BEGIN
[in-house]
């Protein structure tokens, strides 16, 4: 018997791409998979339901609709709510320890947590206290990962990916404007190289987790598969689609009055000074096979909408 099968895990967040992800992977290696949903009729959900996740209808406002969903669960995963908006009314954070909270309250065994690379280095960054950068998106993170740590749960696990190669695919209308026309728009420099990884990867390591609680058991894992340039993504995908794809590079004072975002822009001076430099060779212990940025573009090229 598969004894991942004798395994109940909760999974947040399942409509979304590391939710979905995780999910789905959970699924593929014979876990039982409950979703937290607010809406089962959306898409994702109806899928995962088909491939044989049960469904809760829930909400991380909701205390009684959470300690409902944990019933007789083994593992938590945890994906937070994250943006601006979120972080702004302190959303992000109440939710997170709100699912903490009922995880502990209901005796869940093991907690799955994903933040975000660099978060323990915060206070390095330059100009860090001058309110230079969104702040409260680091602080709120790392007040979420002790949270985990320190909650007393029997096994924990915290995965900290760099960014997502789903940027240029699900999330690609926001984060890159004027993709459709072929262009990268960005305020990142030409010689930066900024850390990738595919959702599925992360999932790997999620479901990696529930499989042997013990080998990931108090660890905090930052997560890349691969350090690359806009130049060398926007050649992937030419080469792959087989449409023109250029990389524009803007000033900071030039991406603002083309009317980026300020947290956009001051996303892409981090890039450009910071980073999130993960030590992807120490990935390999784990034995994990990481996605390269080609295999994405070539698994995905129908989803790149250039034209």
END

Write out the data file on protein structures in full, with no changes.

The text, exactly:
[in-house]
């Protein structure tokens, strides 16, 4: 018997791409998979339901609709709510320890947590206290990962990916404007190289987790598969689609009055000074096979909408 099968895990967040992800992977290696949903009729959900996740209808406002969903669960995963908006009314954070909270309250065994690379280095960054950068998106993170740590749960696990190669695919209308026309728009420099990884990867390591609680058991894992340039993504995908794809590079004072975002822009001076430099060779212990940025573009090229 598969004894991942004798395994109940909760999974947040399942409509979304590391939710979905995780999910789905959970699924593929014979876990039982409950979703937290607010809406089962959306898409994702109806899928995962088909491939044989049960469904809760829930909400991380909701205390009684959470300690409902944990019933007789083994593992938590945890994906937070994250943006601006979120972080702004302190959303992000109440939710997170709100699912903490009922995880502990209901005796869940093991907690799955994903933040975000660099978060323990915060206070390095330059100009860090001058309110230079969104702040409260680091602080709120790392007040979420002790949270985990320190909650007393029997096994924990915290995965900290760099960014997502789903940027240029699900999330690609926001984060890159004027993709459709072929262009990268960005305020990142030409010689930066900024850390990738595919959702599925992360999932790997999620479901990696529930499989042997013990080998990931108090660890905090930052997560890349691969350090690359806009130049060398926007050649992937030419080469792959087989449409023109250029990389524009803007000033900071030039991406603002083309009317980026300020947290956009001051996303892409981090890039450009910071980073999130993960030590992807120490990935390999784990034995994990990481996605390269080609295999994405070539698994995905129908989803790149250039034209």